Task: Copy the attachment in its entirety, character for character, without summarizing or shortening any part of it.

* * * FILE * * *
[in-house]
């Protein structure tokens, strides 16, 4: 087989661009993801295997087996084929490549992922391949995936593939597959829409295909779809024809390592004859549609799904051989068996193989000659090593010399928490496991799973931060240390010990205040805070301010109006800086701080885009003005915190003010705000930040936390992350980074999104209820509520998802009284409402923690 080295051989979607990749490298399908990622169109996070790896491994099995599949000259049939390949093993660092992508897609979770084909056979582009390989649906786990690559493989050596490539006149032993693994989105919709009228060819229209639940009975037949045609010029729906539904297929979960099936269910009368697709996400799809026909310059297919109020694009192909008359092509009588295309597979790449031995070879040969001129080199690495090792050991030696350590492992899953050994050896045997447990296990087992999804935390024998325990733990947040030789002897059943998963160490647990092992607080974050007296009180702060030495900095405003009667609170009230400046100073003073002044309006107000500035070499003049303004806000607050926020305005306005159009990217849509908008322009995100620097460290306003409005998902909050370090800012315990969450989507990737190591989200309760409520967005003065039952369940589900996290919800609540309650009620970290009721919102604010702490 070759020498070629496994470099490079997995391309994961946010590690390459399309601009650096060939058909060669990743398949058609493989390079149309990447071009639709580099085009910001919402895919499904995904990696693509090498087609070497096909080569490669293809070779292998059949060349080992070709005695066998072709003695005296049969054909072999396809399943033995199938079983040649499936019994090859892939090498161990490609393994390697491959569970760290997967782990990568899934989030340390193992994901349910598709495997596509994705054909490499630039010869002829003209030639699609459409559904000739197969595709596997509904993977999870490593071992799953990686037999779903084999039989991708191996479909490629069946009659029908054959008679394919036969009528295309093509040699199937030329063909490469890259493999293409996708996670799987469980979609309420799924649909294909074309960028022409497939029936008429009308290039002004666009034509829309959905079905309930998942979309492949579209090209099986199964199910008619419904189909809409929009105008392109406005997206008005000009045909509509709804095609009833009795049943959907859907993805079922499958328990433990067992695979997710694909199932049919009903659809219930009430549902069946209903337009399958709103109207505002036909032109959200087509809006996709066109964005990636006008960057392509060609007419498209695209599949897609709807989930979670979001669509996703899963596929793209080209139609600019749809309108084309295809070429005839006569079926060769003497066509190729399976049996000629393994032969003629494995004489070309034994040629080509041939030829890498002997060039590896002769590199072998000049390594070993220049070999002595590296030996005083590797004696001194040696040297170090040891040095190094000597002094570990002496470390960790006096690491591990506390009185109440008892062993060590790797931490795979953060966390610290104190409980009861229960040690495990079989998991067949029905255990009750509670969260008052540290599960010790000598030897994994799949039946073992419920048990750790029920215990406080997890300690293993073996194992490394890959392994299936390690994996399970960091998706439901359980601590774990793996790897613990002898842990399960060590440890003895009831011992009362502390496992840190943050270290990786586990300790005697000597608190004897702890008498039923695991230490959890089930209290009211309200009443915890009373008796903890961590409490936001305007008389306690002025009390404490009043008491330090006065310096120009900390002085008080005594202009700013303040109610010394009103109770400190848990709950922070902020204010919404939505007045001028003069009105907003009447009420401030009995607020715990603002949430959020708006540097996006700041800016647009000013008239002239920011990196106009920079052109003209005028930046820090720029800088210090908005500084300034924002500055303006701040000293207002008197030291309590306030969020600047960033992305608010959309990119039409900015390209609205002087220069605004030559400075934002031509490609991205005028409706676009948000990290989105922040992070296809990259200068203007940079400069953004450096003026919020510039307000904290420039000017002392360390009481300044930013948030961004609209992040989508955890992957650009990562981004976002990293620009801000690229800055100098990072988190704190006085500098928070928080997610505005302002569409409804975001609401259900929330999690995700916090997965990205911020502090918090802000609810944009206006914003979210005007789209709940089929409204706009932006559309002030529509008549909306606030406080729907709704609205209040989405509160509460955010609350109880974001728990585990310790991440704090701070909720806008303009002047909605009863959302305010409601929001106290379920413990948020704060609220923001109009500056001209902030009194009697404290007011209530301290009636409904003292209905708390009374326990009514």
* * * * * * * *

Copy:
[in-house]
């Protein structure tokens, strides 16, 4: 087989661009993801295997087996084929490549992922391949995936593939597959829409295909779809024809390592004859549609799904051989068996193989000659090593010399928490496991799973931060240390010990205040805070301010109006800086701080885009003005915190003010705000930040936390992350980074999104209820509520998802009284409402923690 080295051989979607990749490298399908990622169109996070790896491994099995599949000259049939390949093993660092992508897609979770084909056979582009390989649906786990690559493989050596490539006149032993693994989105919709009228060819229209639940009975037949045609010029729906539904297929979960099936269910009368697709996400799809026909310059297919109020694009192909008359092509009588295309597979790449031995070879040969001129080199690495090792050991030696350590492992899953050994050896045997447990296990087992999804935390024998325990733990947040030789002897059943998963160490647990092992607080974050007296009180702060030495900095405003009667609170009230400046100073003073002044309006107000500035070499003049303004806000607050926020305005306005159009990217849509908008322009995100620097460290306003409005998902909050370090800012315990969450989507990737190591989200309760409520967005003065039952369940589900996290919800609540309650009620970290009721919102604010702490 070759020498070629496994470099490079997995391309994961946010590690390459399309601009650096060939058909060669990743398949058609493989390079149309990447071009639709580099085009910001919402895919499904995904990696693509090498087609070497096909080569490669293809070779292998059949060349080992070709005695066998072709003695005296049969054909072999396809399943033995199938079983040649499936019994090859892939090498161990490609393994390697491959569970760290997967782990990568899934989030340390193992994901349910598709495997596509994705054909490499630039010869002829003209030639699609459409559904000739197969595709596997509904993977999870490593071992799953990686037999779903084999039989991708191996479909490629069946009659029908054959008679394919036969009528295309093509040699199937030329063909490469890259493999293409996708996670799987469980979609309420799924649909294909074309960028022409497939029936008429009308290039002004666009034509829309959905079905309930998942979309492949579209090209099986199964199910008619419904189909809409929009105008392109406005997206008005000009045909509509709804095609009833009795049943959907859907993805079922499958328990433990067992695979997710694909199932049919009903659809219930009430549902069946209903337009399958709103109207505002036909032109959200087509809006996709066109964005990636006008960057392509060609007419498209695209599949897609709807989930979670979001669509996703899963596929793209080209139609600019749809309108084309295809070429005839006569079926060769003497066509190729399976049996000629393994032969003629494995004489070309034994040629080509041939030829890498002997060039590896002769590199072998000049390594070993220049070999002595590296030996005083590797004696001194040696040297170090040891040095190094000597002094570990002496470390960790006096690491591990506390009185109440008892062993060590790797931490795979953060966390610290104190409980009861229960040690495990079989998991067949029905255990009750509670969260008052540290599960010790000598030897994994799949039946073992419920048990750790029920215990406080997890300690293993073996194992490394890959392994299936390690994996399970960091998706439901359980601590774990793996790897613990002898842990399960060590440890003895009831011992009362502390496992840190943050270290990786586990300790005697000597608190004897702890008498039923695991230490959890089930209290009211309200009443915890009373008796903890961590409490936001305007008389306690002025009390404490009043008491330090006065310096120009900390002085008080005594202009700013303040109610010394009103109770400190848990709950922070902020204010919404939505007045001028003069009105907003009447009420401030009995607020715990603002949430959020708006540097996006700041800016647009000013008239002239920011990196106009920079052109003209005028930046820090720029800088210090908005500084300034924002500055303006701040000293207002008197030291309590306030969020600047960033992305608010959309990119039409900015390209609205002087220069605004030559400075934002031509490609991205005028409706676009948000990290989105922040992070296809990259200068203007940079400069953004450096003026919020510039307000904290420039000017002392360390009481300044930013948030961004609209992040989508955890992957650009990562981004976002990293620009801000690229800055100098990072988190704190006085500098928070928080997610505005302002569409409804975001609401259900929330999690995700916090997965990205911020502090918090802000609810944009206006914003979210005007789209709940089929409204706009932006559309002030529509008549909306606030406080729907709704609205209040989405509160509460955010609350109880974001728990585990310790991440704090701070909720806008303009002047909605009863959302305010409601929001106290379920413990948020704060609220923001109009500056001209902030009194009697404290007011209530301290009636409904003292209905708390009374326990009514």